the dance for the benefit of newcomers. The céilí dances are typically
danced to Irish instruments such as the Irish Bodhran hand drum or fiddle
in addition to the concertina (and similar instruments), guitar, whistle or
The term céilí dance was invented in the late 19th century by the Gaelic
League. Céilí as a noun differs from the adjective céilí. A céilí is a social
gathering featuring Irish music and dance. Céilí dancing is a specific type
of Irish dance. Some céilithe (plural of céilí) will only have céilí dancing,
some only have set dancing, and some will have a mixture.
Irish set dancing
Irish set dancing (also referred to as "country set
dancing") are dances based on French quadrilles that
were adapted by the Irish by integrating their sean-nós
steps and Irish music. The distinguishing characteristics
of Irish set dancing is that it is danced in square sets of
four couples (eight people), and consist of several
"figures," each of which has a number of parts, frequently
repeated throughout the set. Each part of the set dance
(figure) is danced to a music tempo, mostly reels, jigs,
polkas, hornpipes and slides. The sets come from various
parts of Ireland and are often named for their place of
origin; examples are the Corofin Plain Set, the South
Galway Set and the Clare Lancers Set.
The organisation Comhaltas Ceoltóirí Éireann promotes
and hosts many set dance events.
Shoes and costume
There are two types of shoes; soft shoes (also known as ghillies) and hard
shoes. Hard shoes are similar to tap shoes, except that the tips and heels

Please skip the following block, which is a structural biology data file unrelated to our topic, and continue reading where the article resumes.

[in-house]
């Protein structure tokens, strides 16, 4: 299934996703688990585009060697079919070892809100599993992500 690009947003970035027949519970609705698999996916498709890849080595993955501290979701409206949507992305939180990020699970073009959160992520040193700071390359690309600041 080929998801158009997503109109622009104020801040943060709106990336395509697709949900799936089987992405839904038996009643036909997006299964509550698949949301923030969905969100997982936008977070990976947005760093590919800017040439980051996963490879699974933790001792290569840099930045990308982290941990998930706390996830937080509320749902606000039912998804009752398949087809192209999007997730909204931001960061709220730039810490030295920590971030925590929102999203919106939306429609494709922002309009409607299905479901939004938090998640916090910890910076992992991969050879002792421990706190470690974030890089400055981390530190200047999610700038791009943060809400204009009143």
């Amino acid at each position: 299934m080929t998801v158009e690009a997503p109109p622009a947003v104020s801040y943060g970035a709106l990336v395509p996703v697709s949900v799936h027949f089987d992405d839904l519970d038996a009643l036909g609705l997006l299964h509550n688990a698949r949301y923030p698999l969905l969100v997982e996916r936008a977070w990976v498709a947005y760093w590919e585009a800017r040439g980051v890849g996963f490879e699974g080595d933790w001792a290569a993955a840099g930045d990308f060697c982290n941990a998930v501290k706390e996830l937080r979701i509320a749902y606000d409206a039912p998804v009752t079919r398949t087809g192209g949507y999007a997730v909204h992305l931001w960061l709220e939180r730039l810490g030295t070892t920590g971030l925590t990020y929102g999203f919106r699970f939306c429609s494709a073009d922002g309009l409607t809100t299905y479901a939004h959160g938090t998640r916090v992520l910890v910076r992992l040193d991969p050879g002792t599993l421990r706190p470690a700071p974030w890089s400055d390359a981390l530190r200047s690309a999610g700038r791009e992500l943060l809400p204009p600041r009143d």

are made of fiberglass, instead of metal, and are significantly bulkier. The
first hard shoes had wooden or leather taps with metal nails. Later the
taps and heels were changed into resin or fiberglass to reduce the weight
and to make the sounds louder. The soft shoes, which are called ghillies,
are black lace-up shoes. Ghillies are only worn by girls, while boys wear
black leather shoes called "reel shoes", which resemble black jazz shoes
with a hard heel. Boy's soft-shoe dancing features audible heel clicks.
Several generations ago, the appropriate dress for a competition was
simply "Sunday best" (clothes one would wear to church). Irish Dance
schools generally have school dresses, worn by lower-level competitors
and in public performances. As dancers advance in competition or are
given starring roles in public performances, they may get a solo dress of
their own design and colours. In the 1970s and 1980s, ornately
embroidered dresses became popular. Today even more ornamentation is
used on girls' dresses. Solo dresses are unique to each dancer. Today
most women and girls wear a wig or hairpiece for a competition, but
some still curl their own hair. Most men wear a shirt, vest, and tie paired
with black trousers.